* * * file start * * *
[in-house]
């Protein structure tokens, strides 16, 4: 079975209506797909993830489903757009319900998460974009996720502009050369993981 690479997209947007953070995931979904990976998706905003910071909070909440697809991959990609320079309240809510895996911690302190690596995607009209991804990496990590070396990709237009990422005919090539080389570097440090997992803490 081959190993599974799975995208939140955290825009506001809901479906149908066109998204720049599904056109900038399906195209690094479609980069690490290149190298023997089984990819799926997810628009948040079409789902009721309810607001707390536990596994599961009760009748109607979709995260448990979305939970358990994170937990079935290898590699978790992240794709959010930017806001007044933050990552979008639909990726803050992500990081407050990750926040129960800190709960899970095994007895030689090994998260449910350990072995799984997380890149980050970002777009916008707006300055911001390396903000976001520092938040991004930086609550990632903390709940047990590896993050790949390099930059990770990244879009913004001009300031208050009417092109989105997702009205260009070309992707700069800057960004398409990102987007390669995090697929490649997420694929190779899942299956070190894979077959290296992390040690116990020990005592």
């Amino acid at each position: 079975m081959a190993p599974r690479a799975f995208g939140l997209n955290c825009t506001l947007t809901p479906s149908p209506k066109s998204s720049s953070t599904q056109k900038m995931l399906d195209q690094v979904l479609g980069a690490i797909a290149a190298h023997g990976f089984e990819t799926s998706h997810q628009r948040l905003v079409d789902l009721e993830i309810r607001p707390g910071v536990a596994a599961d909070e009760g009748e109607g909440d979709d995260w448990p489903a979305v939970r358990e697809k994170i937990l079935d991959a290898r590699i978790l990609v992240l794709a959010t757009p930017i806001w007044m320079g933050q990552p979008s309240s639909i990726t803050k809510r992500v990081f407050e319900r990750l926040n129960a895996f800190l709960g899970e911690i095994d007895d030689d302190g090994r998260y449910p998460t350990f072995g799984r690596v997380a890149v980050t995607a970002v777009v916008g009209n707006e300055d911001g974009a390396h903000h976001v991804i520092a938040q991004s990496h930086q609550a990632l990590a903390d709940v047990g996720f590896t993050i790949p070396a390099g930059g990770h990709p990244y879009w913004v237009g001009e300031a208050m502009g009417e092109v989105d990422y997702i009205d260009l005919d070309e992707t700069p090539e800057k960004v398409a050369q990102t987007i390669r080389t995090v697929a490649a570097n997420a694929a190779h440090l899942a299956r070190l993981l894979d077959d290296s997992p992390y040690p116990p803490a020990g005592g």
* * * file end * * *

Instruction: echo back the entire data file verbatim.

[in-house]
């Protein structure tokens, strides 16, 4: 079975209506797909993830489903757009319900998460974009996720502009050369993981 690479997209947007953070995931979904990976998706905003910071909070909440697809991959990609320079309240809510895996911690302190690596995607009209991804990496990590070396990709237009990422005919090539080389570097440090997992803490 081959190993599974799975995208939140955290825009506001809901479906149908066109998204720049599904056109900038399906195209690094479609980069690490290149190298023997089984990819799926997810628009948040079409789902009721309810607001707390536990596994599961009760009748109607979709995260448990979305939970358990994170937990079935290898590699978790992240794709959010930017806001007044933050990552979008639909990726803050992500990081407050990750926040129960800190709960899970095994007895030689090994998260449910350990072995799984997380890149980050970002777009916008707006300055911001390396903000976001520092938040991004930086609550990632903390709940047990590896993050790949390099930059990770990244879009913004001009300031208050009417092109989105997702009205260009070309992707700069800057960004398409990102987007390669995090697929490649997420694929190779899942299956070190894979077959290296992390040690116990020990005592």
């Amino acid at each position: 079975m081959a190993p599974r690479a799975f995208g939140l997209n955290c825009t506001l947007t809901p479906s149908p209506k066109s998204s720049s953070t599904q056109k900038m995931l399906d195209q690094v979904l479609g980069a690490i797909a290149a190298h023997g990976f089984e990819t799926s998706h997810q628009r948040l905003v079409d789902l009721e993830i309810r607001p707390g910071v536990a596994a599961d909070e009760g009748e109607g909440d979709d995260w448990p489903a979305v939970r358990e697809k994170i937990l079935d991959a290898r590699i978790l990609v992240l794709a959010t757009p930017i806001w007044m320079g933050q990552p979008s309240s639909i990726t803050k809510r992500v990081f407050e319900r990750l926040n129960a895996f800190l709960g899970e911690i095994d007895d030689d302190g090994r998260y449910p998460t350990f072995g799984r690596v997380a890149v980050t995607a970002v777009v916008g009209n707006e300055d911001g974009a390396h903000h976001v991804i520092a938040q991004s990496h930086q609550a990632l990590a903390d709940v047990g996720f590896t993050i790949p070396a390099g930059g990770h990709p990244y879009w913004v237009g001009e300031a208050m502009g009417e092109v989105d990422y997702i009205d260009l005919d070309e992707t700069p090539e800057k960004v398409a050369q990102t987007i390669r080389t995090v697929a490649a570097n997420a694929a190779h440090l899942a299956r070190l993981l894979d077959d290296s997992p992390y040690p116990p803490a020990g005592g």